In Situ Nanoscale Redox Mapping Using Tip-Enhanced Raman Spectroscopy

Gyeongwon Kang, Muwen Yang, Michael S. Mattei, George C. Schatz*, Richard P. Van Duyne

*Corresponding author for this work

Research output: Contribution to journalArticlepeer-review

44 Scopus citations


Electrochemical atomic force microscopy tip-enhanced Raman spectroscopy (EC-AFM-TERS) was used for the first time to spatially resolve local heterogeneity in redox behavior on an electrode surface in situ and at the nanoscale. A structurally well-defined Au(111) nanoplate located on a polycrystalline ITO substrate was studied to examine nanoscale redox contrast across the two electrode materials. By monitoring the TERS intensity of adsorbed Nile Blue (NB) molecules on the electrode surface, TERS maps were acquired with different applied potentials. The EC-TERS maps showed a spatial contrast in TERS intensity between Au and ITO. TERS line scans near the edge of a 20 nm-thick Au nanoplate demonstrated a spatial resolution of 81 nm under an applied potential of -0.1 V vs Ag/AgCl. The intensities from the TERS maps at various applied potentials followed Nernstian behavior, and a formal potential (E 0′ ) map was constructed by fitting the TERS intensity at each pixel to the Nernst equation. Clear nanoscale spatial contrast between the Au and ITO regions was observed in the E 0′ map. In addition, statistical analysis of the E 0′ map identified a statistically significant 4 mV difference in E 0′ on Au vs ITO. Electrochemical heterogeneity was also evident in the E 0′ distribution, as a bimodal distribution was observed in E 0′ on polycrystalline ITO, but not on gold. A direct comparison between an AFM friction image and the E 0′ map resolved the electrochemical behavior of individual ITO grains with a spatial resolution of ∼40 nm. The variation in E 0′ was attributed to different local surface charges on the ITO grains. Such site-specific electrochemical information with nanoscale spatial and few mV voltage resolutions is not available using ensemble spectroelectrochemical methods. We expect that in situ redox mapping at the nanoscale using EC-AFM-TERS will have a crucial impact on understanding the role of nanoscale surface features in applications such as electrocatalysis.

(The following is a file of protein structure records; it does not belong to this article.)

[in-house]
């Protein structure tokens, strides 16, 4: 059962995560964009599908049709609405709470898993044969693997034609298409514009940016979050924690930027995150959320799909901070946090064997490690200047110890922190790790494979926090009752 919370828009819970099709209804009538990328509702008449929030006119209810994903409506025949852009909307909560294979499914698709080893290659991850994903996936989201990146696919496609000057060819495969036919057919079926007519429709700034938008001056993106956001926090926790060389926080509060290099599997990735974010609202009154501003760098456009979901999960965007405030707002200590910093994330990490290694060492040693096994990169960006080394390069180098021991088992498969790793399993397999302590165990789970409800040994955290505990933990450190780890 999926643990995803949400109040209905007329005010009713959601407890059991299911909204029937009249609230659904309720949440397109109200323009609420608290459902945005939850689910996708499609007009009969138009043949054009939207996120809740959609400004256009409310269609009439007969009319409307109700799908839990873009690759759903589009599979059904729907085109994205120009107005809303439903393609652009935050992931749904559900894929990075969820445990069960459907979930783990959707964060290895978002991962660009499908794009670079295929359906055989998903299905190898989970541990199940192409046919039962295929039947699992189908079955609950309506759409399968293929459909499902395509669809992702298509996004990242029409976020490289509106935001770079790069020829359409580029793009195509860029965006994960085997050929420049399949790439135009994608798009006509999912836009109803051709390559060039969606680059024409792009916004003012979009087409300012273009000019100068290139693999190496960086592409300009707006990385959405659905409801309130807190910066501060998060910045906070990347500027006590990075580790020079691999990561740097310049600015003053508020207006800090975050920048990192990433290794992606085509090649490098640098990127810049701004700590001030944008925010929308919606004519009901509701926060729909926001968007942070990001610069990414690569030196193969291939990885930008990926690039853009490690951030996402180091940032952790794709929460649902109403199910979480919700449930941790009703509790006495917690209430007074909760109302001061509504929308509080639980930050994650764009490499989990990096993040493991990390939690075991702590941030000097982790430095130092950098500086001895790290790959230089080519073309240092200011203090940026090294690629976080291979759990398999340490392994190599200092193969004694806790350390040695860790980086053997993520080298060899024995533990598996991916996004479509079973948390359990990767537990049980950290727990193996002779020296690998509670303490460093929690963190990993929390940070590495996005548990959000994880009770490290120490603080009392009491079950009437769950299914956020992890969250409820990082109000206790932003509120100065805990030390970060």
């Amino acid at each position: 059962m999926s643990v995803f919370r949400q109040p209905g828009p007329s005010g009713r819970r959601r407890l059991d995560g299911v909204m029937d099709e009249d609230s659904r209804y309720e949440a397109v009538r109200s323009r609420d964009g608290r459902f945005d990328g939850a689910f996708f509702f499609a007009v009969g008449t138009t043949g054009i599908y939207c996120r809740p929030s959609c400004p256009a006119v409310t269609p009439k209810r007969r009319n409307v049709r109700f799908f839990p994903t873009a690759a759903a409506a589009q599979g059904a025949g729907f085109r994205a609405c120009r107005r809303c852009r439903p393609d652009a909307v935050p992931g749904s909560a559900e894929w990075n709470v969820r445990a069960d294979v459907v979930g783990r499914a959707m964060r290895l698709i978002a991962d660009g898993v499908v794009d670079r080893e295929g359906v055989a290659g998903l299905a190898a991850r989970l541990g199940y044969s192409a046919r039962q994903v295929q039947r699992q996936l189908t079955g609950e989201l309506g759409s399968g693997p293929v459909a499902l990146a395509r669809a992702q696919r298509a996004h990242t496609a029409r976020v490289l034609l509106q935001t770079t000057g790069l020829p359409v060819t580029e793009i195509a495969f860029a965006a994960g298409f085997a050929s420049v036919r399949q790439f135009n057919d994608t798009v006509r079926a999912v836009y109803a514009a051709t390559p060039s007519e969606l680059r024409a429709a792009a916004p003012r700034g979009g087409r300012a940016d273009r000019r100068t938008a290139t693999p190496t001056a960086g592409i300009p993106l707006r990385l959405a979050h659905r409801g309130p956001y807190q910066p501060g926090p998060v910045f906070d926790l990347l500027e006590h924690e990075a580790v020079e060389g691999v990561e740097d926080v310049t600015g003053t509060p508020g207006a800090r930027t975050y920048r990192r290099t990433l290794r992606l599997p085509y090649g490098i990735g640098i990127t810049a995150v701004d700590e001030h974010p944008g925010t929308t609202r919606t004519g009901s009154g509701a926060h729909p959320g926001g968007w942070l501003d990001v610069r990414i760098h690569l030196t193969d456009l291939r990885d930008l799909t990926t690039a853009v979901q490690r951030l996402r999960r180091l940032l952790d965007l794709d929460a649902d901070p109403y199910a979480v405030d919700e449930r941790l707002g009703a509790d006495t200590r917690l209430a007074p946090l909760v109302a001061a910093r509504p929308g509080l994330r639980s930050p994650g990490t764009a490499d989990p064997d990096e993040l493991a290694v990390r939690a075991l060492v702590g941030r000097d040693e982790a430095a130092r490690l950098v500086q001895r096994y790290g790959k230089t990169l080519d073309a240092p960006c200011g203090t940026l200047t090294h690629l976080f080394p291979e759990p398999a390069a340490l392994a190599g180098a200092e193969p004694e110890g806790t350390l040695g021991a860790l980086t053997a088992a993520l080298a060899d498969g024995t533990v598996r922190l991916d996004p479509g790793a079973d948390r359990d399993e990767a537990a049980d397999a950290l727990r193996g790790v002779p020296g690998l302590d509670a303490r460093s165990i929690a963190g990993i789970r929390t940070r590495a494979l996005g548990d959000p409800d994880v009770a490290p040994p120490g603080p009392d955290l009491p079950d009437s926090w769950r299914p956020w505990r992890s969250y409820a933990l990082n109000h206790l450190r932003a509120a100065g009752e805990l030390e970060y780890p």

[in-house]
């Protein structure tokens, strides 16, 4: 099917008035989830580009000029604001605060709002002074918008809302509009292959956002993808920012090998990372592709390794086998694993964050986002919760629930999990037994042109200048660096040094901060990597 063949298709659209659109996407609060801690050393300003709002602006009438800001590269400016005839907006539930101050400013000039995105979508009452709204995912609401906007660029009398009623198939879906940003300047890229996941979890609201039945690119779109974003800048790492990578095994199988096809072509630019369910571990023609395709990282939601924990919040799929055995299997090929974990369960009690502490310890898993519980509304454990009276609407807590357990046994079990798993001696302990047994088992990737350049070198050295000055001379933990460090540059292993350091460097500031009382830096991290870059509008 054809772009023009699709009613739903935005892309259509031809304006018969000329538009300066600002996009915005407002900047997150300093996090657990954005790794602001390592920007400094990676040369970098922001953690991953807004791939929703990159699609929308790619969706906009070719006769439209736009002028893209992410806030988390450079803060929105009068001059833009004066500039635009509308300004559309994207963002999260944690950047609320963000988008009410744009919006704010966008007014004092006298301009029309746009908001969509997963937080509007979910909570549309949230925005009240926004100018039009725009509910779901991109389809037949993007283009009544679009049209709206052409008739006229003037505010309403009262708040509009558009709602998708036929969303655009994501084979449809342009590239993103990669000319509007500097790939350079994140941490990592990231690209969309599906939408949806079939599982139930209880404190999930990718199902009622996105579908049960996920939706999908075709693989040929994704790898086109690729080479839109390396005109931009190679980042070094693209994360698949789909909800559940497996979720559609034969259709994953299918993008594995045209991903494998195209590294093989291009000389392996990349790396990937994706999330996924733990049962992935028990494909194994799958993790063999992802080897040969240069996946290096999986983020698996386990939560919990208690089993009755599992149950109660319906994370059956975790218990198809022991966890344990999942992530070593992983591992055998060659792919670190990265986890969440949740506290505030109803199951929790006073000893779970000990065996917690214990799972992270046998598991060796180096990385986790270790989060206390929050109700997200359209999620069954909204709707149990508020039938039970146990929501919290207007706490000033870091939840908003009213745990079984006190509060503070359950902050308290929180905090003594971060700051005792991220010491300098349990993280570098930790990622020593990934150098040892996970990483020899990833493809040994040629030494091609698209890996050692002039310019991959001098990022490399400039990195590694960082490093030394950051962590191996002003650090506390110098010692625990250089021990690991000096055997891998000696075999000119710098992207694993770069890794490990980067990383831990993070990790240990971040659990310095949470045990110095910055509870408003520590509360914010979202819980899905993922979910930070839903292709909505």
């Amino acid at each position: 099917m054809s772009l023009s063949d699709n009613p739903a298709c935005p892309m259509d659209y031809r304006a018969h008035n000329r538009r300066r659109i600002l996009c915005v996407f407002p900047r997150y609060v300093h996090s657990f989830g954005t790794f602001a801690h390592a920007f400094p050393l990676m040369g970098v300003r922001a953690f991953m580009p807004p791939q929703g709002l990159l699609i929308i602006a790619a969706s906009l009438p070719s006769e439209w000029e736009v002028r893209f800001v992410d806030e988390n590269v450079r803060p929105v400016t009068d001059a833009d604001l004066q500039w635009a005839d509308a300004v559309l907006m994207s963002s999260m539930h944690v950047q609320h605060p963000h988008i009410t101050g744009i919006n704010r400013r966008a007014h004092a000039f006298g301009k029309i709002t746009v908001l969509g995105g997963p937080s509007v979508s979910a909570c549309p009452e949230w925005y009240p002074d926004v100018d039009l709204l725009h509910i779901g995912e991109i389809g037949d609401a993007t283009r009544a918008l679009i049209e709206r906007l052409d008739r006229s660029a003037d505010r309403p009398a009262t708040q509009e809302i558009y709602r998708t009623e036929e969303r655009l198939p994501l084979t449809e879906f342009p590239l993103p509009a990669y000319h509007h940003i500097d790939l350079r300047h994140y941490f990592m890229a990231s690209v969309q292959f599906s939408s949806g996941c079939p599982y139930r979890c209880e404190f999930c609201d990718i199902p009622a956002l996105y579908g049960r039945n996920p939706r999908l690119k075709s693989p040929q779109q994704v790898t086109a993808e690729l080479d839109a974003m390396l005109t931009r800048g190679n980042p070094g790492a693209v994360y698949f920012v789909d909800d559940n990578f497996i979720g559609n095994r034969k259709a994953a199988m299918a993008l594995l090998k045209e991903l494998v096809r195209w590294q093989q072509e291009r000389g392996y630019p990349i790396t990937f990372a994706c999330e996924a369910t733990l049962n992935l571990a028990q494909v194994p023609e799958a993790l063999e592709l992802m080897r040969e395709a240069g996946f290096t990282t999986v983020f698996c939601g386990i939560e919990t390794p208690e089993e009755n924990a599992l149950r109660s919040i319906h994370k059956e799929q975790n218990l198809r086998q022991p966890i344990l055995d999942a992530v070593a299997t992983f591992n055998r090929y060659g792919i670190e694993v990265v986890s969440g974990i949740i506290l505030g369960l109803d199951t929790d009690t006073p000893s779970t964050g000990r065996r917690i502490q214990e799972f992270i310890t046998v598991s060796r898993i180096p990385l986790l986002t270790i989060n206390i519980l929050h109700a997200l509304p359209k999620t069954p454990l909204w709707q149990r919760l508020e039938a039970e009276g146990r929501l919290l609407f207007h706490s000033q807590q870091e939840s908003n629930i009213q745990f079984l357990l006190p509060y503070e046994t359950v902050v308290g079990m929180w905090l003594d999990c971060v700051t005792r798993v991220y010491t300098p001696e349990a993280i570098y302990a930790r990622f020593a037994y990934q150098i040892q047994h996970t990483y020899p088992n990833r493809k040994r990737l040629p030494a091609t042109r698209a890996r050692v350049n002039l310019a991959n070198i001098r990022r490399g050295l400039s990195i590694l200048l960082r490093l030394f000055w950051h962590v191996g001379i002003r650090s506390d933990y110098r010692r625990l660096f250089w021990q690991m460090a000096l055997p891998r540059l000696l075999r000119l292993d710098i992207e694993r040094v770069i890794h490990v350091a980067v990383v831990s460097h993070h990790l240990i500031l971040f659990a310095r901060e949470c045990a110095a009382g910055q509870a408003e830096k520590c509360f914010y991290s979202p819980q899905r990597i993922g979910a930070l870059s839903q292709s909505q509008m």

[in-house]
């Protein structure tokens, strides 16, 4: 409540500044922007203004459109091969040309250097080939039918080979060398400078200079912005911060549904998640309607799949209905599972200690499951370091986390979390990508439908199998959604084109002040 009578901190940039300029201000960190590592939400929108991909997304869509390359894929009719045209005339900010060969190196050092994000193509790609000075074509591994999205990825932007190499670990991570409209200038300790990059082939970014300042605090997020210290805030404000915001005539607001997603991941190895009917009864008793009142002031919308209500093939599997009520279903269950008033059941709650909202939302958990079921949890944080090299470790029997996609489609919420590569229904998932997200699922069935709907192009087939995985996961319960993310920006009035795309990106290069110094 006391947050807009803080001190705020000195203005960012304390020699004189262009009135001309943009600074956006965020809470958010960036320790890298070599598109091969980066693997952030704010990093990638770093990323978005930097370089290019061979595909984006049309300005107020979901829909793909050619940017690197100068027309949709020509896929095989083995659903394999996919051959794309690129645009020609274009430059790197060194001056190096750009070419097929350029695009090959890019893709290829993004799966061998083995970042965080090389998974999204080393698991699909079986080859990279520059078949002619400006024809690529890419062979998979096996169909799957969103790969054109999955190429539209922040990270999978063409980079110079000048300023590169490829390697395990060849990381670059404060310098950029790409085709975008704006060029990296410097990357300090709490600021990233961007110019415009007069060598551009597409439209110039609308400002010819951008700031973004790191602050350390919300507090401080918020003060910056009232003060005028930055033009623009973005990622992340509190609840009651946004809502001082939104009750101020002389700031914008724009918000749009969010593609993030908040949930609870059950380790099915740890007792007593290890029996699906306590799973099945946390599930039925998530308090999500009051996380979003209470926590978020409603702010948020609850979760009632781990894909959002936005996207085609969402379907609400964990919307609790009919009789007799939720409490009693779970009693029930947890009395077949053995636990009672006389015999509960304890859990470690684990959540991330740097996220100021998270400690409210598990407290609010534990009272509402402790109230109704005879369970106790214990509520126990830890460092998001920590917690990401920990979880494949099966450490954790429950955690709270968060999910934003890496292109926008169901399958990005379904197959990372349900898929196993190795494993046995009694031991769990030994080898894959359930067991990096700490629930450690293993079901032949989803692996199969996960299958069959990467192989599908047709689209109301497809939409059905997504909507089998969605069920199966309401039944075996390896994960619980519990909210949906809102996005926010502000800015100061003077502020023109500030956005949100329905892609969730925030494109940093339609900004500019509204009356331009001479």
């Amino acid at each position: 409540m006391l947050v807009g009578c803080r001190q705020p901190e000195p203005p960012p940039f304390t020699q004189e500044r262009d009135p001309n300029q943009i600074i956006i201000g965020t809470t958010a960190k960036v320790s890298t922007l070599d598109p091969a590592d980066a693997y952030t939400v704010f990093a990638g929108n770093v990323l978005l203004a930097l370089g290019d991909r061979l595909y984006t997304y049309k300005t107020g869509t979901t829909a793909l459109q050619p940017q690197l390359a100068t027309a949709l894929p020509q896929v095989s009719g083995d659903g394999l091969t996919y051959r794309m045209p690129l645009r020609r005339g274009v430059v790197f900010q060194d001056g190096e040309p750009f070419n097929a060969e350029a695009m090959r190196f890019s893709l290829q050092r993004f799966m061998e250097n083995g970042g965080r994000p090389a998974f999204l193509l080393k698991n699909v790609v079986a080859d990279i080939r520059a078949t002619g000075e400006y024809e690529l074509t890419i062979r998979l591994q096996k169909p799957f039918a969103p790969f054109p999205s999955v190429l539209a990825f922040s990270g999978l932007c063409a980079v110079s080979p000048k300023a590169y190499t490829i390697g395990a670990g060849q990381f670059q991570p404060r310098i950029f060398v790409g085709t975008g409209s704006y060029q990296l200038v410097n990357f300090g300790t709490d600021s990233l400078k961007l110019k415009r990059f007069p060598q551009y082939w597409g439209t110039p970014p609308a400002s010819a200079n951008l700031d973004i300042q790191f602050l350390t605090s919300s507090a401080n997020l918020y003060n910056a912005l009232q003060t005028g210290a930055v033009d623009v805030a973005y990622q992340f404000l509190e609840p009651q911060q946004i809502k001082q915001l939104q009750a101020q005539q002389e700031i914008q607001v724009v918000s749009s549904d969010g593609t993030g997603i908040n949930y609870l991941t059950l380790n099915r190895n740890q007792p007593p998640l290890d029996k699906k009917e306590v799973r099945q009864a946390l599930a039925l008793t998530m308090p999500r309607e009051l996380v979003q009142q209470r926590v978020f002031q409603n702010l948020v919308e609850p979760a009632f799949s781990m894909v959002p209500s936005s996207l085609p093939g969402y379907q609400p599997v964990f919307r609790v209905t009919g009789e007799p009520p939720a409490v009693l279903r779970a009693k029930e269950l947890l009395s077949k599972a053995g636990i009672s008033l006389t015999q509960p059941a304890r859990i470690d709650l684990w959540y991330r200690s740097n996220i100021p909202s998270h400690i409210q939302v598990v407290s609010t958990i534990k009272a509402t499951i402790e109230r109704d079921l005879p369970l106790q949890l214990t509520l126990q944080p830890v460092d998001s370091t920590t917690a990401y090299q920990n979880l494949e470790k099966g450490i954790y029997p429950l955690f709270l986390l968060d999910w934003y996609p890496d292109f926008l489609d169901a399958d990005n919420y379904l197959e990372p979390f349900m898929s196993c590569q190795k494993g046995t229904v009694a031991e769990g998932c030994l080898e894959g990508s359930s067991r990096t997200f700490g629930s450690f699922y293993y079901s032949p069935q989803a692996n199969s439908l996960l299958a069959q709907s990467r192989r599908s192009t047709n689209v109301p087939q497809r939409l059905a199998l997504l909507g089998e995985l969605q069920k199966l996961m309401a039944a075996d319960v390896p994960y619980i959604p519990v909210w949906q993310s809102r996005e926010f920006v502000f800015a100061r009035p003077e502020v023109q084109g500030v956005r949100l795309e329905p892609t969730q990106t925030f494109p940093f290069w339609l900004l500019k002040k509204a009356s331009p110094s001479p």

Original languageEnglish (US)
Pages (from-to)2106-2113
Number of pages8
JournalNano letters
Issue number3
StatePublished - Mar 13 2019


  • Nernst equation
  • Tip-enhanced Raman spectroscopy (TERS)
  • nanoscale electrochemical imaging
  • site-dependent electrochemistry

ASJC Scopus subject areas

  • Bioengineering
  • Chemistry(all)
  • Materials Science(all)
  • Condensed Matter Physics
  • Mechanical Engineering


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